Cautious drivers watch other motorists for signs of distracted driving. For example, when you see a nearby driver looking at a device or adjusting the radio, you know to be extra careful. Unfortunately, some distractions are less easy to notice.
Cognitive or mental distractions occur without warning signs, which put motorists in North Carolina at risk of car accidents and injuries. Although these distractions are hard to measure, it is still wise to learn about them for your own safety.
Three examples of cognitive distractions
Cognitive distractions occur when motorists take their minds away from the act of driving. In many cases, this happens subconsciously, meaning that drivers may not realize their attention has wandered. Common examples of cognitive distractions behind the wheel include:
- Daydreams: Rarely do people think only about driving when they take to the road. Their minds may begin thinking about the workday ahead or their kids, for example.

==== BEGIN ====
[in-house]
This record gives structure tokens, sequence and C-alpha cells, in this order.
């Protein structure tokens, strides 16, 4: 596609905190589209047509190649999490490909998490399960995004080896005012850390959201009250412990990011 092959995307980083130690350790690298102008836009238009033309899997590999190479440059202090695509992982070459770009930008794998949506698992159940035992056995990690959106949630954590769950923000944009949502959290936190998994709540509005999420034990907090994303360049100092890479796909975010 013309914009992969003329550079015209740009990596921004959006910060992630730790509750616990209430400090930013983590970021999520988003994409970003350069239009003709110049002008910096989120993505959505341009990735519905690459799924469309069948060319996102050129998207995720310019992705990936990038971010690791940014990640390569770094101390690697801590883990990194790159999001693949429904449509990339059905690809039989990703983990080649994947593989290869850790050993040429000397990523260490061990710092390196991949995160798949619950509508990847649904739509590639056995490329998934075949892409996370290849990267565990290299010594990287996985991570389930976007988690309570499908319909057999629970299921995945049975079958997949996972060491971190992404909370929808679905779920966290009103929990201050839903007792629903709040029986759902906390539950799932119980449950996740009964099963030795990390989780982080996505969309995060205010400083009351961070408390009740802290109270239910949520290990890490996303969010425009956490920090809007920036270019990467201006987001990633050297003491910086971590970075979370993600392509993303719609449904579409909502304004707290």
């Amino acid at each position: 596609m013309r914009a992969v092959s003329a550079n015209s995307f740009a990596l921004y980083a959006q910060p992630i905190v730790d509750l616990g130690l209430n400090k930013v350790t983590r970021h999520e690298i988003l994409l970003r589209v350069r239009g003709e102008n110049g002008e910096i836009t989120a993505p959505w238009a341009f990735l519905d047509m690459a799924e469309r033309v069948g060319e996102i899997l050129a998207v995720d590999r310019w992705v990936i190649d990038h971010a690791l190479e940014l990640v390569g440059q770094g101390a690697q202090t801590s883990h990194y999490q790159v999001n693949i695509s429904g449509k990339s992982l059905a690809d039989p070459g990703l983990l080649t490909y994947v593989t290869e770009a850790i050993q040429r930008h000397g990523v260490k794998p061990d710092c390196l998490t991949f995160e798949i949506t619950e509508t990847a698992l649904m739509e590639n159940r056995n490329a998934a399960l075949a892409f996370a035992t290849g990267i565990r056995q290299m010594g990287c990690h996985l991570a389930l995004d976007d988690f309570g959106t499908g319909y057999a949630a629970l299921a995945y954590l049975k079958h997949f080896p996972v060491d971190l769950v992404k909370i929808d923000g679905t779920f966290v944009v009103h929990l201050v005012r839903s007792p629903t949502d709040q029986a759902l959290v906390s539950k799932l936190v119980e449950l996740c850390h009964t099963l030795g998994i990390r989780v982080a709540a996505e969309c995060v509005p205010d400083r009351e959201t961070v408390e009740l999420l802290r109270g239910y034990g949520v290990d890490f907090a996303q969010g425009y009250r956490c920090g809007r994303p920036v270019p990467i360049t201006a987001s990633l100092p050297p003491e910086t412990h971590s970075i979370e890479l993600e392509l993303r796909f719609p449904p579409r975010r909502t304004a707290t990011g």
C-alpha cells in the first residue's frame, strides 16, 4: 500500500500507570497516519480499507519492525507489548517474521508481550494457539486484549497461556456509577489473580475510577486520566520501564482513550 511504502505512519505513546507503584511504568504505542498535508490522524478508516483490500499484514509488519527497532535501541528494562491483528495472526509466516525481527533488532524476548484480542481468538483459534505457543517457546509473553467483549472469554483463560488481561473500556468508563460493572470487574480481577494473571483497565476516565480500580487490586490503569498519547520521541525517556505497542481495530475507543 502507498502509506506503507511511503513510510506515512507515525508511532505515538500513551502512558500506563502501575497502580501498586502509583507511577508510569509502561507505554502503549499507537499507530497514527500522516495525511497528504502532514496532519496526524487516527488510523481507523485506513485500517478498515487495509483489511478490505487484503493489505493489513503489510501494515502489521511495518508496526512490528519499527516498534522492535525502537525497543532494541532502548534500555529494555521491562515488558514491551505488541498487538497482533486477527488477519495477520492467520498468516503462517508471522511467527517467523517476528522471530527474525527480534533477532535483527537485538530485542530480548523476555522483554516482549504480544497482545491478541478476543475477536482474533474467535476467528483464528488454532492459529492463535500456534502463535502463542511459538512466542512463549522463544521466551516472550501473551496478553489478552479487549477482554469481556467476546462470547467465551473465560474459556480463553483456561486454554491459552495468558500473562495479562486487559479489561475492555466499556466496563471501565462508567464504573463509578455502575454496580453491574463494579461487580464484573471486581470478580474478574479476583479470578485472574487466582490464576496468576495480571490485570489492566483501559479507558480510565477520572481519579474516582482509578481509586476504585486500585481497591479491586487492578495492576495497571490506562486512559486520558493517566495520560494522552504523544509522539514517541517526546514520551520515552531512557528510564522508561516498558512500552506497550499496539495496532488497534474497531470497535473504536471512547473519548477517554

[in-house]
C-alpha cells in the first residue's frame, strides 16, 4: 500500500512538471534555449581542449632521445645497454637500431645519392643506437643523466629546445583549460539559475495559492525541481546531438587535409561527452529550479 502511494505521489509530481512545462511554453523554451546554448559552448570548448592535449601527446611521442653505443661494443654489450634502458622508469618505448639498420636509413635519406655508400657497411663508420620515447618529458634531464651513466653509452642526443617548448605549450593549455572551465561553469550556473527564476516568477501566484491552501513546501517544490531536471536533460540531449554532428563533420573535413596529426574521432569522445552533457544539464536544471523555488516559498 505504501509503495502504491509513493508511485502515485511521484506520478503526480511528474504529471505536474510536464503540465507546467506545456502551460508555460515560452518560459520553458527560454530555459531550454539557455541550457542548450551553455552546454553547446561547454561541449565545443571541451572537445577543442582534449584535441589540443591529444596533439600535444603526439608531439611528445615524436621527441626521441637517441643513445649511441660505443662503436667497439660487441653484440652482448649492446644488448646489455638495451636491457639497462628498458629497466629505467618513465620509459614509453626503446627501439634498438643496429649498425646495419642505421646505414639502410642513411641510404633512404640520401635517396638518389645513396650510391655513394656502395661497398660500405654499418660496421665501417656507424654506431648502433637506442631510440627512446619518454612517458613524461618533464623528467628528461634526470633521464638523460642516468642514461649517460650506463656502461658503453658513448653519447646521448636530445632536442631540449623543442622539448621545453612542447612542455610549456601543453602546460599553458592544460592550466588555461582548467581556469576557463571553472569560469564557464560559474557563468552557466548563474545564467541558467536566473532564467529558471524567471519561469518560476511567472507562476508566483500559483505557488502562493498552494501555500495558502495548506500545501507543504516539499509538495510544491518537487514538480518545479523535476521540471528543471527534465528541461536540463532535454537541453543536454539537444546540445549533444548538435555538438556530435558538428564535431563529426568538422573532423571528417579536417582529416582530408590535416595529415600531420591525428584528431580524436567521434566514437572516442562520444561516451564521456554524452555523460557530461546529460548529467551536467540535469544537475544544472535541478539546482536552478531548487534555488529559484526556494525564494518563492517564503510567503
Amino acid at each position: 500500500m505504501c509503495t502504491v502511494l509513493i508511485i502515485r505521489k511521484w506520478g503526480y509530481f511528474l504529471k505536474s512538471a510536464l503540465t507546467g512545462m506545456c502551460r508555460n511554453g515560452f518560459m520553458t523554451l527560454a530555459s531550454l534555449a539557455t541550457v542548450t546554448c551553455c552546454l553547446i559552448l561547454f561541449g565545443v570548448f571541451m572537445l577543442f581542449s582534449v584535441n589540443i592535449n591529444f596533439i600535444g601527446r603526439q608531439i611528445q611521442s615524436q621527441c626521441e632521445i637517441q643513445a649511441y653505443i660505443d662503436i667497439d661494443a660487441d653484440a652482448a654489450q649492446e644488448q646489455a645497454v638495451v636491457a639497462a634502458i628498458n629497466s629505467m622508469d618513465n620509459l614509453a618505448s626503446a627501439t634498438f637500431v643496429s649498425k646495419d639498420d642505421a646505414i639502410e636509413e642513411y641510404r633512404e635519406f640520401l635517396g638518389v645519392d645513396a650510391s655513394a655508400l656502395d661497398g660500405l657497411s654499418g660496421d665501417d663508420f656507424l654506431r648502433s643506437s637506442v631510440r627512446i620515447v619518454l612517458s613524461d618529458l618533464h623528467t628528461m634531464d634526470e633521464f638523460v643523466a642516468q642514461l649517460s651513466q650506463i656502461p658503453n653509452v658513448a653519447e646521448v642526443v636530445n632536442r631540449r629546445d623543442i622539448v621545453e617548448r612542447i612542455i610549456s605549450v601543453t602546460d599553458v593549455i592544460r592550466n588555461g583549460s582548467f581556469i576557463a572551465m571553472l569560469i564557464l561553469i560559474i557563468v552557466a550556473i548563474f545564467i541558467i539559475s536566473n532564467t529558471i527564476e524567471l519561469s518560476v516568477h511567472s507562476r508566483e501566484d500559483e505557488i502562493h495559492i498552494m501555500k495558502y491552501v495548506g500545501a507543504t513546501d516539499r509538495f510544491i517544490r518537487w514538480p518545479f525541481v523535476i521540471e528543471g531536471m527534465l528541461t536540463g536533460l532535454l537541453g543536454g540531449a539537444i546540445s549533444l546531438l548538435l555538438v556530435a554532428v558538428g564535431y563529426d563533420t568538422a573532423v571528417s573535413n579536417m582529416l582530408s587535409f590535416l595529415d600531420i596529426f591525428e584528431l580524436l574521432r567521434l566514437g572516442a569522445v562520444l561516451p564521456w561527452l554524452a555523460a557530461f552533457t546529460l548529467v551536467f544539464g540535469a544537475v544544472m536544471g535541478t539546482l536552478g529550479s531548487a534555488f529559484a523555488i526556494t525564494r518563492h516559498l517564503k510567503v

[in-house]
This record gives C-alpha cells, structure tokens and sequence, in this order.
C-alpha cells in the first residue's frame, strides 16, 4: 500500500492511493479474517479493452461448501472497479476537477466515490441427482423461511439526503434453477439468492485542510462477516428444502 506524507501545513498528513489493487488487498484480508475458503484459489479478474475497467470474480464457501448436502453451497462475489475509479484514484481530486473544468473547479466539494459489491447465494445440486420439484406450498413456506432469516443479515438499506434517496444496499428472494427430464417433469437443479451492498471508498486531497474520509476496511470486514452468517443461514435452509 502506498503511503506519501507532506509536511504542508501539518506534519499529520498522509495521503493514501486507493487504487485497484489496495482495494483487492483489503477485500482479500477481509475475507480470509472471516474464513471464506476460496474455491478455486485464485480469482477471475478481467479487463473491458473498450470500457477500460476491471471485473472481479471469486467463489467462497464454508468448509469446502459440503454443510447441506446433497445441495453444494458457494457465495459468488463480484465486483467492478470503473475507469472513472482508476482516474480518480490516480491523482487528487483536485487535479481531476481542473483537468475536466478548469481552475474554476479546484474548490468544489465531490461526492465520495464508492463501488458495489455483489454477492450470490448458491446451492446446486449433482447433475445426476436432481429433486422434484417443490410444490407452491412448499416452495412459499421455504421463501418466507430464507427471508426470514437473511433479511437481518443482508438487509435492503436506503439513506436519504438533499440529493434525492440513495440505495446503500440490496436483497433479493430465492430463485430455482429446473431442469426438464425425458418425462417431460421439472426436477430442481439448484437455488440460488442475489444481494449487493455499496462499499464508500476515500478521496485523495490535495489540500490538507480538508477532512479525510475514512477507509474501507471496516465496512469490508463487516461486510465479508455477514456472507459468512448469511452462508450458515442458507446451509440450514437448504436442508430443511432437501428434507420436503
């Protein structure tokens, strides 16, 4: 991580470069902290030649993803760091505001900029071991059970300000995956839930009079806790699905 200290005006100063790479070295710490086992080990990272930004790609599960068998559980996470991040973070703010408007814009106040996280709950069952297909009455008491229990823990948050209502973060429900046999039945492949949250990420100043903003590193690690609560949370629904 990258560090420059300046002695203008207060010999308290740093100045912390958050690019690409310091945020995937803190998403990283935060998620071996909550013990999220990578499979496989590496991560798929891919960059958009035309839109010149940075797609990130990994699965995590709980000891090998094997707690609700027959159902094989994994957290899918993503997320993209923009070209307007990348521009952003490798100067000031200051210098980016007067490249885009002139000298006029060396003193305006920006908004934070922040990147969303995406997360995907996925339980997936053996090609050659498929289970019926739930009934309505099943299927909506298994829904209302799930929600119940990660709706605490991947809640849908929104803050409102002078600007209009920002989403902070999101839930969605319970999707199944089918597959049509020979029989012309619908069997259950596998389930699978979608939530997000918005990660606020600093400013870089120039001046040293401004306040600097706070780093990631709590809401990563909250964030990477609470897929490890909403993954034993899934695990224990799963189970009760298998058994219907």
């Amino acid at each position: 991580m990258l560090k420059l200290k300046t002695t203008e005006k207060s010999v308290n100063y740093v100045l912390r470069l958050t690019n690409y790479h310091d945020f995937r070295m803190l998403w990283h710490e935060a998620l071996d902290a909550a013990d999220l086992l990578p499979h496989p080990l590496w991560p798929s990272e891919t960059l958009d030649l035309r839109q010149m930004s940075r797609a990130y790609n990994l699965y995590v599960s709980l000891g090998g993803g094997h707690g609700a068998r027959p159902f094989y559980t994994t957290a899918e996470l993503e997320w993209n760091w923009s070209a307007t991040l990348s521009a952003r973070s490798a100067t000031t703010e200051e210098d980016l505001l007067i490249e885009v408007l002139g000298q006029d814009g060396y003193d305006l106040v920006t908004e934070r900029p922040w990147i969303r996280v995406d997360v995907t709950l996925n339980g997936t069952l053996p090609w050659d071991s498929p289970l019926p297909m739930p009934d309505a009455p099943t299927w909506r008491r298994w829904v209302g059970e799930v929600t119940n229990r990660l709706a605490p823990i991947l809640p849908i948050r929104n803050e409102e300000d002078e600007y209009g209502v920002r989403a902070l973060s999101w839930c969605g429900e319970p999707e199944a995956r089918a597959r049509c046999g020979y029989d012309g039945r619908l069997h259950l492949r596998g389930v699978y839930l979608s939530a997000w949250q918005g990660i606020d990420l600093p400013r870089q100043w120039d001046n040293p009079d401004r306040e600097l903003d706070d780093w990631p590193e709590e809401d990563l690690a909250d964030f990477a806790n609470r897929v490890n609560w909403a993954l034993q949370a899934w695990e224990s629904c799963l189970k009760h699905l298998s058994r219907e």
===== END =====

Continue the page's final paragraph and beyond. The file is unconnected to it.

- Conversations: When carrying passengers, motorists can become involved in discussions that steal their attention from the road or traffic. Even glancing at a passenger may distract a driver long enough to crash.
- Anger (road rage): Just about everyone encounters reckless motorists that make them angry. However, the madder someone gets behind the wheel, the more their attention wavers from the act of driving.
As you can see, it is hard to spot someone experiencing cognitive distractions. Still, knowing such a problem exists may prompt you to pay better attention to other drivers.
Why is this important to know?
Knowing why car accidents occur improves your odds of avoiding them because you can adjust your behavior and avoid these kinds of cognitive traps.
Unfortunately, you can’t stop other drivers from making these kinds of mistakes. If you’re injured in a wreck with a distracted driver, you may have the right to ask for compensation for your injuries and losses. An experienced attorney can help you.